contracts, conveyancing. 1. A contract by which that which was voidable, is made firm and unavoidable. 2. A species of conveyance. 2. 1. When a contract has been entered into by a stranger without authority, he in whose name it has been made may, by his own act, confirm it; or if the contract be made by the party himself in an informal and voidable manner, he may in a more formal manner confirm and render it valid; and in that event it will take effect, as between the parties, from the original making. To make a valid confirmation, the party must be apprised of, his rights, and where there has been a fraud in the transaction, he must be award of it, and intend to confirm his contract. 3. 2. Lord Coke defines a confirmation of an estate, to be a conveyance of an estate or right in esse, whereby a voidable estate is made sure and unavoidable; or where a particular estate is increased. 6. An infant is said to confirm his acts performed during infancy, when, after coming to full age, be expressly approves of them, or does acts from which such confirmation way be implied. Sec Ratification.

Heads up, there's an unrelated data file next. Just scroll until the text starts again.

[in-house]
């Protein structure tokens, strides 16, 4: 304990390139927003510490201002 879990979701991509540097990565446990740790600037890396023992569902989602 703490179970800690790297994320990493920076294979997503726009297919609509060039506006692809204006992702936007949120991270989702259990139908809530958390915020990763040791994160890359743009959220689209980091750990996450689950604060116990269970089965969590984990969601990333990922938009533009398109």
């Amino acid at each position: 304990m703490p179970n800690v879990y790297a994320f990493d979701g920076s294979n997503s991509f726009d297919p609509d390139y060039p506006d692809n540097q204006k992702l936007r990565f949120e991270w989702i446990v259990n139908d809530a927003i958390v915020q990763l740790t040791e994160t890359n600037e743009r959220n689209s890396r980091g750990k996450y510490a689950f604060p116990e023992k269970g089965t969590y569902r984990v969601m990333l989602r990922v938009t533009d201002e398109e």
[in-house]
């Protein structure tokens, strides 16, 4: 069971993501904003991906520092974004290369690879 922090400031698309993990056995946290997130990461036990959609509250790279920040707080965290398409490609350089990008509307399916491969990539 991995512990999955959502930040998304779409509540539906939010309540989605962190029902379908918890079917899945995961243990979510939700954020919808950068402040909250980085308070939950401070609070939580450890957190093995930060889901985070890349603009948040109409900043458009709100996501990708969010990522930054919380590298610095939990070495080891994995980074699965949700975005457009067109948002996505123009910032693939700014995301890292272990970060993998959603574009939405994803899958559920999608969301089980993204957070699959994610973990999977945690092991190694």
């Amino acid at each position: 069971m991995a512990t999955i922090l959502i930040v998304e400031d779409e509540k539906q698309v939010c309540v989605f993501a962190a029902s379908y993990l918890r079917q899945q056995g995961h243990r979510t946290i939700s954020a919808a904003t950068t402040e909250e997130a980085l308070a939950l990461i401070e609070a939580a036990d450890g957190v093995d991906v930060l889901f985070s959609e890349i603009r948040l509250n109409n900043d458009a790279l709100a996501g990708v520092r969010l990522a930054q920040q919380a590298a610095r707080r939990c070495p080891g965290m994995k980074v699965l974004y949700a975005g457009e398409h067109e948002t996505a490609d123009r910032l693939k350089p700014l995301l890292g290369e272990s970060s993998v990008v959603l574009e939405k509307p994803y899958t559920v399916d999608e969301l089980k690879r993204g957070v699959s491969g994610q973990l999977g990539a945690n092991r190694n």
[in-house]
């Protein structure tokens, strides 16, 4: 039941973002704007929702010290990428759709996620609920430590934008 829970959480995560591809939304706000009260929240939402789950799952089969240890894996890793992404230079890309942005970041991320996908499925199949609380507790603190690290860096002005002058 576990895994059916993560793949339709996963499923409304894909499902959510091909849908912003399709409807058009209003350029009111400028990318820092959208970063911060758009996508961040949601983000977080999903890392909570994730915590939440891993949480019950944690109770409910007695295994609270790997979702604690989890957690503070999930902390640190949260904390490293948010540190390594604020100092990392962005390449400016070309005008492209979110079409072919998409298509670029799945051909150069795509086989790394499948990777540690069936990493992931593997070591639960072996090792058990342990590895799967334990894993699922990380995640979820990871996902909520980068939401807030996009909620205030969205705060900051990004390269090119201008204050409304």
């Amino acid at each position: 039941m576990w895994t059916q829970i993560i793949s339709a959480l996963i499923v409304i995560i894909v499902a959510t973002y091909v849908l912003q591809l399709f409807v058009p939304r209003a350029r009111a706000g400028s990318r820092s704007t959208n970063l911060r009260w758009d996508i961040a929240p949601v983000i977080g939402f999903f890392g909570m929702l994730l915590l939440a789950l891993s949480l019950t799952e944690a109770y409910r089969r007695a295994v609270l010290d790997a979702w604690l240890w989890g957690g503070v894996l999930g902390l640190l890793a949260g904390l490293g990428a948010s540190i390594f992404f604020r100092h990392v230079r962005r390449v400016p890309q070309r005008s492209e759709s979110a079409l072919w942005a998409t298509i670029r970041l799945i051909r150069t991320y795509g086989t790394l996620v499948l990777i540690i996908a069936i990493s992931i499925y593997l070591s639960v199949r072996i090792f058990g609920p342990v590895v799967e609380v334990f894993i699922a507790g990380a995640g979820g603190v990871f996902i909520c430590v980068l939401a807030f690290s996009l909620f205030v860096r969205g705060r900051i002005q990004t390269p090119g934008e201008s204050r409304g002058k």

Law Dictionary – Alternative Legal Definition
A contract by which that which was infirm, imperfect or subject to be avoided is made firm and unavoidable. A conveyance of an estate or right in esse, whereby a voidable estate is made sure and unavoidable, or whereby a particular estate is increased. In English ecclesiastical law. The ratification by the archbishop of the election of a bishop by dean and chapter under the king’s letter missive prior to the investment and consecration of the bishop by the archbishop. 25 Hen. VIII. c, 20. Confirmation of sale. The confirmation of a judicial sale by the court which ordered it is a signification in some way (usually by the entry of an order) of the court’s approval of the terms, price, and conditions of the sale.